SHORT STOP:  32-year-old veteran shortstop Troy Tulowitzki is steady as they come.  He has quietly emerged as a team leader and is willing to share his baseball knowledge with his teammates. Infielder Ryan Goins can back him up when necessary.

DESIGNATED HITTER:  In 2016, Kendrys Morales posted a .263 average last season. along with 30 home runs and 93 RBI.  Those are very good numbers.  However Morales has big shoes to fill. He's taking over Edwin Encarcion's role at DH.  In 2016, Edwin also posted a .263 batting average, but he recorded 42 home runs, and 127 RBI.

OUTFIELD:  Outfield is another cause for concern.  They Jays are set with Kevin Pillar in centrefield.  He's good defensively, although not the greatest slugger on the planet.  Jose Bautista has returned to play right field.  He is a great slugger, but his defensive skills declined last season. However, he has great incentive to play well.  If his injuries have healed satisfactorily and he remains healthy, Bautista's defense may improve over last year.  It also bodes well that Jose has expressed a willingness to play first base. Unless Smoak improves, Joey Bats may very well spend some time at first.  The biggest problem in the outfield is the left field spot.  Michael Saunders has gone to the Philadelphia Phillies, leaving left field  to Melvin Upton, Jr. and Ezequiel Carrera.  I don't think that this is a platoon for a team that hops to contend.  The two do not bat well enough against right-handed pitchers and Carrera hits too many ground balls.  He and Upton strike out too often.  As I've written before, I would like to see Dalton Pompey get his chance.  I expect him to start the season in Buffalo. though.  Ryan Goins is out of options and Goins will be needed to play second base until Dalton Travis is ready to return.

I will be pleasantly surprised if Pompey earns a spot in the outfield.  He may get his opportunity if Upton and and Carrera don't produce or if their is an injury.  It's too bad that the Jays rushed him in 2014 and have not shown very little confidence in him since.  They have given him few at-bats, even as a September call-up. It's a shame because at 24 years of age, he has youth and great speed.  If the Jays don't give him a chance, I hope he does well for another team.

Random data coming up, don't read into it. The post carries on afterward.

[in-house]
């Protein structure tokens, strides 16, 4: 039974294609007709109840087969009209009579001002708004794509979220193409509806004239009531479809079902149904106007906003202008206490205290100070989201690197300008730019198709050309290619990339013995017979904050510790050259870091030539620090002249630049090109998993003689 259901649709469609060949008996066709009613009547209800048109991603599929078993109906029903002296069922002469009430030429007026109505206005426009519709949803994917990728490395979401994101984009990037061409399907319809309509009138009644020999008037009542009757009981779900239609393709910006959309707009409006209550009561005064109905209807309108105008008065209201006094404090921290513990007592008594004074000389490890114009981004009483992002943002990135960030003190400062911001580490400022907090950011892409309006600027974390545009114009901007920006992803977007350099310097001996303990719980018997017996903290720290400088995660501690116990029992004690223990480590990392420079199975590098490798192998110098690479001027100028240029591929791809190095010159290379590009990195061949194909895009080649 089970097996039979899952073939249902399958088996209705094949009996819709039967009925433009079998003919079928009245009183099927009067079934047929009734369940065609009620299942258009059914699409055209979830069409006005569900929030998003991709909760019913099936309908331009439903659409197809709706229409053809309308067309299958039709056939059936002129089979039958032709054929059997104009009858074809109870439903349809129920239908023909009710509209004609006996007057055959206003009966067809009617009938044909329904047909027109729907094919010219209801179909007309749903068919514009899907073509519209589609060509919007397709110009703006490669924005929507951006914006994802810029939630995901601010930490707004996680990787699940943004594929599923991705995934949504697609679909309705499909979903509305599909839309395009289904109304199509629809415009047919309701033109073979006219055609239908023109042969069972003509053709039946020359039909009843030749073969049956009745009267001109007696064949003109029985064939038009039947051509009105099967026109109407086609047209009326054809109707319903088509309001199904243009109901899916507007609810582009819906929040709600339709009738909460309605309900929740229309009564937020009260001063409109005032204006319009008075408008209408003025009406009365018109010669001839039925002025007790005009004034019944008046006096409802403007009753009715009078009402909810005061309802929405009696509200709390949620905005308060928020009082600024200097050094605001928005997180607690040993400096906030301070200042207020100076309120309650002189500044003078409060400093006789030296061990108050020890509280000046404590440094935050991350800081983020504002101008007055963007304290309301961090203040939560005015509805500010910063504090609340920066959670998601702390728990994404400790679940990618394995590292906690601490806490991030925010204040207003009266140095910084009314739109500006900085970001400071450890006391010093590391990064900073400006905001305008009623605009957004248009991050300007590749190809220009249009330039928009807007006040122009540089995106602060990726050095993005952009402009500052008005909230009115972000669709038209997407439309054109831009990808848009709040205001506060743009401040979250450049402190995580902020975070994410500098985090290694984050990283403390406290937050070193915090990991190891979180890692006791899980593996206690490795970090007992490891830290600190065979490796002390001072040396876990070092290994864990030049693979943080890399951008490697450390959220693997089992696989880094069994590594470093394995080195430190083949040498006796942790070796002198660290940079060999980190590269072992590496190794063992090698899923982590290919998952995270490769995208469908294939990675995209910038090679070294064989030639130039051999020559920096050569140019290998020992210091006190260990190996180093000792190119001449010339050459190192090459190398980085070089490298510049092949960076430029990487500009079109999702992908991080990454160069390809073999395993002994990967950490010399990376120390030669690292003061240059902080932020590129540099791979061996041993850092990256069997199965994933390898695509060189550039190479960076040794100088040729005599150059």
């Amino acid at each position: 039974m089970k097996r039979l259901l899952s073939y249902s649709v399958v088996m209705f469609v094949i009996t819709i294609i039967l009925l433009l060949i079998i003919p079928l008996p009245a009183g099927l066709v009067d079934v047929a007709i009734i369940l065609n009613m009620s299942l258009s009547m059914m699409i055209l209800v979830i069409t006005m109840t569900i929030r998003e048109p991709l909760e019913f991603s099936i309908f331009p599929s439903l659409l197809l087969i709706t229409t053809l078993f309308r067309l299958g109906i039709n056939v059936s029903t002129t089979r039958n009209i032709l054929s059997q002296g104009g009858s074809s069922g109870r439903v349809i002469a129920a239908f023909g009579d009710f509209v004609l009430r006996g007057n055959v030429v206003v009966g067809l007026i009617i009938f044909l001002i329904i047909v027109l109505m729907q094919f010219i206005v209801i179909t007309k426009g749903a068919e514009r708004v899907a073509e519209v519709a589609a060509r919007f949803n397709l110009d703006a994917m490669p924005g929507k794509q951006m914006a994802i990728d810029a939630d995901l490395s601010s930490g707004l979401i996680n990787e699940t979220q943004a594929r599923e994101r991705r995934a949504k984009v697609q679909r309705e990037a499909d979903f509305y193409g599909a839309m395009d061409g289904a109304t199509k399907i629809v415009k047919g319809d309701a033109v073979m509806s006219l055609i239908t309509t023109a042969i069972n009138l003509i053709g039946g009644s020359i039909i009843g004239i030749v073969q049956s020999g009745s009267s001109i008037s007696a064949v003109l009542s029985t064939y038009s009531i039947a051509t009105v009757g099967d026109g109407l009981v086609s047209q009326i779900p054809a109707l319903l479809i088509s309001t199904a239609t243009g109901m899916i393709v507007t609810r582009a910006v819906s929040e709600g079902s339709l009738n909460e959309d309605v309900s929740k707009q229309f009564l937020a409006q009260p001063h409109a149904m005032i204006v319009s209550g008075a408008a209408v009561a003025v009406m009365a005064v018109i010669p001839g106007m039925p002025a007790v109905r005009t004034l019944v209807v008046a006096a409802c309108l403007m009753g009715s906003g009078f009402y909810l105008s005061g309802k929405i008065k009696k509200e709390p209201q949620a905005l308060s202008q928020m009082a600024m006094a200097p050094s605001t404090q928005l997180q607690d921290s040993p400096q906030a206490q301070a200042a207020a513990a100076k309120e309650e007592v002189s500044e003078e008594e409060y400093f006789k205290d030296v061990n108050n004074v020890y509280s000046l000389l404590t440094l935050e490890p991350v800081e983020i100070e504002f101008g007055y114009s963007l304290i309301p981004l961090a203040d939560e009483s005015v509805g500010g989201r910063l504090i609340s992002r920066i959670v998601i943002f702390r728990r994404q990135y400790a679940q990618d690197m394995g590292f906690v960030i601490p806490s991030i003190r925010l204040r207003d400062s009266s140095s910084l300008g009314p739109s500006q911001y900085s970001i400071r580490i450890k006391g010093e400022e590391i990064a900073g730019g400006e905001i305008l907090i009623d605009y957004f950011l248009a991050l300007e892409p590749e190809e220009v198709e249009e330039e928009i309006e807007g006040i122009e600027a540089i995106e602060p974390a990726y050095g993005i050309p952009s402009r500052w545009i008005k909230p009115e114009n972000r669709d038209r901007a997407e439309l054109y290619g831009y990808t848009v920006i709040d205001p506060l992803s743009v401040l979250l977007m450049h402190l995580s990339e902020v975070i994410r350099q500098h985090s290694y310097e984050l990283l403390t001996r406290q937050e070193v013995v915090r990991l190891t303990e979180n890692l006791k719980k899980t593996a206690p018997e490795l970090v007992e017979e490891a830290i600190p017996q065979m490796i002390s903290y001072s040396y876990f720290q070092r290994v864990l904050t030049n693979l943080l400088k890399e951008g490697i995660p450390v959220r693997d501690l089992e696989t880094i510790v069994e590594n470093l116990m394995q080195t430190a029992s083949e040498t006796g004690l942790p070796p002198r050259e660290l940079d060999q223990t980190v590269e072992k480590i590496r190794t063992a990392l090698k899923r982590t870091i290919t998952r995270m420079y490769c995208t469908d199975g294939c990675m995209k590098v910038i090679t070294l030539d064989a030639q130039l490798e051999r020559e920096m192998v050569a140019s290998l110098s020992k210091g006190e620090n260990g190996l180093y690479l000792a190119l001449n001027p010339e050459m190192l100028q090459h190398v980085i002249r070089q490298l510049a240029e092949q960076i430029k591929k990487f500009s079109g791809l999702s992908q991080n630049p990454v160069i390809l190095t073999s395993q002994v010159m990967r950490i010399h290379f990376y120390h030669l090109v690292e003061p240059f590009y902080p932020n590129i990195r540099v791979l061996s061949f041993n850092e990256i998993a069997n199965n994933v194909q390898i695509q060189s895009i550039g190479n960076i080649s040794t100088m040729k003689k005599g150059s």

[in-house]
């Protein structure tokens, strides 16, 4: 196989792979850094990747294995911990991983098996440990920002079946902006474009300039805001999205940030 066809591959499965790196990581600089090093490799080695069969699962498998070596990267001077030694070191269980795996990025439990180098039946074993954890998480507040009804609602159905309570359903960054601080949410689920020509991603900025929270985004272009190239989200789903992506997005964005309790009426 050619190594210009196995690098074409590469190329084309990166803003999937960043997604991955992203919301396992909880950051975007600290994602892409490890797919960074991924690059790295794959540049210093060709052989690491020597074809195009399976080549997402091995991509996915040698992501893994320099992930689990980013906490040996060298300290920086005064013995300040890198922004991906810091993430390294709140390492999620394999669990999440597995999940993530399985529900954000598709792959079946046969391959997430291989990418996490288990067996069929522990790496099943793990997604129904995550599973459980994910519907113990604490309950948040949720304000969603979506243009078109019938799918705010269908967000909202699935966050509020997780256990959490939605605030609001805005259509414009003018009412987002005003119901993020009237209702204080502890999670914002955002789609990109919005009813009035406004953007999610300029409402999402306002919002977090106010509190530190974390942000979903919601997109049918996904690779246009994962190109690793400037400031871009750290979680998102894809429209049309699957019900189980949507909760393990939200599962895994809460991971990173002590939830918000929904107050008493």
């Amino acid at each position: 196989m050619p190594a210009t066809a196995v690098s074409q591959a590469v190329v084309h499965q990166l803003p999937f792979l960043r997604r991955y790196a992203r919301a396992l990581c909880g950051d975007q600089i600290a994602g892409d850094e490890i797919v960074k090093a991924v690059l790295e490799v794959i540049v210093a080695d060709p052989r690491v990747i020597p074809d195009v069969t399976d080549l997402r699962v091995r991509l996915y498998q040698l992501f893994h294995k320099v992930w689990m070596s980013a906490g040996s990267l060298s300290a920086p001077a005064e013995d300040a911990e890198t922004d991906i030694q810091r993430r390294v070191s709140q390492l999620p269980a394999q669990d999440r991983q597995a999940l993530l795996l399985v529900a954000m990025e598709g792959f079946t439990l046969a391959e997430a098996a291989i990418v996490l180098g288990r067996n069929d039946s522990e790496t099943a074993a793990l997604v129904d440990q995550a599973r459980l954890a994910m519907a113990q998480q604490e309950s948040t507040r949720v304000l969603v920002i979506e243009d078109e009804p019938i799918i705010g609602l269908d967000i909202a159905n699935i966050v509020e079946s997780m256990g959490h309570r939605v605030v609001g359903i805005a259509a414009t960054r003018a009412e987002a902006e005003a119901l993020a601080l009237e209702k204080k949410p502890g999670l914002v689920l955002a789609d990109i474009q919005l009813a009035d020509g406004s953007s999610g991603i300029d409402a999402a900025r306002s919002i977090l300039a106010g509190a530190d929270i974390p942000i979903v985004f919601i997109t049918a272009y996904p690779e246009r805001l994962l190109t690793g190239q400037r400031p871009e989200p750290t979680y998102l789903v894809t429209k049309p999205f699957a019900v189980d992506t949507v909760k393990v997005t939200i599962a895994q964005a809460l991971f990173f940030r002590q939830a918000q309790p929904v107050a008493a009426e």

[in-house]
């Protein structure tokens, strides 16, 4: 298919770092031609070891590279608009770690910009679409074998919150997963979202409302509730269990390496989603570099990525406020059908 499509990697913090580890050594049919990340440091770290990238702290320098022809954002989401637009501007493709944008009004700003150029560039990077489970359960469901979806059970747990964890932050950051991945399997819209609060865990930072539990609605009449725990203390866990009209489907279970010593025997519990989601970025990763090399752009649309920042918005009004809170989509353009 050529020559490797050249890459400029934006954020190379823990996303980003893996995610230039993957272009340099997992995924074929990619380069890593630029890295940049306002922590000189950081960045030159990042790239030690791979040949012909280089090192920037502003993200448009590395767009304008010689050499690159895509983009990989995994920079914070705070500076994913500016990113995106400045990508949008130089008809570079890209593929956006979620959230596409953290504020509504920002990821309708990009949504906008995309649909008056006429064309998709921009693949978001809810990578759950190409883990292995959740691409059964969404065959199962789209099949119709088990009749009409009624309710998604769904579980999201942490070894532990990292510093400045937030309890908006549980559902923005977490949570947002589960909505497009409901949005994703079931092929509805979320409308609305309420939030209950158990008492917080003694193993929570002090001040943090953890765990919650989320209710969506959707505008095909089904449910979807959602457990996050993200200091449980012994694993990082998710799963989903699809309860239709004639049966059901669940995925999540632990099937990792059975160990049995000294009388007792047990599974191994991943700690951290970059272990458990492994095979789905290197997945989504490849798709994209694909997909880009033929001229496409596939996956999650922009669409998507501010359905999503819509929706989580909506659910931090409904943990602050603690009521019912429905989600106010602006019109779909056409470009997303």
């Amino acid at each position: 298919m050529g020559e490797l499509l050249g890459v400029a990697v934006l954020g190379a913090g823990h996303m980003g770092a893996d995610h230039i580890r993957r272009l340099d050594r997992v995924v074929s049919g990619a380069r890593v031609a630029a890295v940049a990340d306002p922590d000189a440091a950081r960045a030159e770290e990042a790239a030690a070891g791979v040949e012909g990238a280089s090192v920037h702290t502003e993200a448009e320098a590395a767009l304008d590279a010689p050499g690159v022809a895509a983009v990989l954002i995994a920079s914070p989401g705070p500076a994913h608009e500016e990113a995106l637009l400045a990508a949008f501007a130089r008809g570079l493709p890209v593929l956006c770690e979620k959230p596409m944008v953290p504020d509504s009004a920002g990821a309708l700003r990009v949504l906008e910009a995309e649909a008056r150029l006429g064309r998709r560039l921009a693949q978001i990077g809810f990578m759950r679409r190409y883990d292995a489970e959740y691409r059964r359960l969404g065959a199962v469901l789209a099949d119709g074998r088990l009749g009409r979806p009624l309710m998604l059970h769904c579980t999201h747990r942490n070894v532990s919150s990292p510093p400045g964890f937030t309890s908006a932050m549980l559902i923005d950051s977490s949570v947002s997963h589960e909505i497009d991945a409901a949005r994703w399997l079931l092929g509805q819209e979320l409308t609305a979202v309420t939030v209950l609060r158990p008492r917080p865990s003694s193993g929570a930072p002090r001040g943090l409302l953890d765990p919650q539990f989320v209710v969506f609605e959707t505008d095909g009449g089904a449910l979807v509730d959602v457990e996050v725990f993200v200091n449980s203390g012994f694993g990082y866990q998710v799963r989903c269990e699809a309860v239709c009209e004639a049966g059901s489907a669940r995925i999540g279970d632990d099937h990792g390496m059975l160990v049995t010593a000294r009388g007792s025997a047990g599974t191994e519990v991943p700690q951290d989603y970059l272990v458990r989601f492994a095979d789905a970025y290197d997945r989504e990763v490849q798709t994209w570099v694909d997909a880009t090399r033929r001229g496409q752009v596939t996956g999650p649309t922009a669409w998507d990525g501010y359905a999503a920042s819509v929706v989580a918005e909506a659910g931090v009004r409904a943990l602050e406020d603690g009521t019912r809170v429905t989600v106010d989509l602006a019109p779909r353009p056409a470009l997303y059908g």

STARTING ROTATION:  The five starters looks really good with Marcus Stroman, Aaron Sanchez, Marco Estrada, J.A. Happ and Francisco Liriano.  Unfortunately, the starting rotation is also a source of valid concern.  There is a glaring lack of depth.  If one or more of those pitchers suffers an injury, the Jays will really have to scramble to find replacement.  They may have to take Joe Biagini out of the bullpen or make a quick trade for a starter.  They could be in serious trouble. Last season, the rotation remained quite healthy, but it's doubtful the Jays will be as lucky again.

BULLPEN:  The bullpen looks much better since the Jays obtained lefty J.P. Howell and righty Joe Smith.  With the departure of Brett Cecil, the pen didn't look too solid, especially with a lack of dependable left-handers.  The team has one of the American League's best closers in  22-year-old Mexican, Roberto Osuna.  Veteran set-up man Jason Grilli provides experience and knowledge.  Then there's Joe Biagini to round out the top five.  Relievers Gavin Floyd, Danny Barnes, Schultz, Ryan Tepera, Matt Dermody and others will compete for the remaining bullpen spots.

So, do the Blue Jays have what it takes to be competitive in the AL East this season?  There are a lot of question marks and variables.  If they stay relatively healthy, there is no reason why they want be in the race.


BLUE JAYS BITS AND BITES

Two Canadians players, both natives of British Columbia, are on the market: Former Jay infielder Brett Laurie and Justin Morneau.  Morneau is currently on Team Canada's roster in the World Baseball Classic.  There were reports that the Jays were interested in Laurie, but it seems very unlikely he will be back in a Blue Jays uniform any time soon.  Laurie, a native of Langley, B.C., was recently released by the Chicago White Sox.  Morneau, a native of Westminster, B.C., is a free agent.


- Joanne



January 25, 2017

Joey Bats is back!  That's much better, but it's still not enough

The Toronto Blue Jays were quickly running out of options.  Their outfield looked particularly weak and their offence lacked pop, especially after having lost the very potent bat of Edwin Encarnacion.  They tried to secure outfielder Dexter Fowler, but he chose to sign with the St. Louis Cardinals.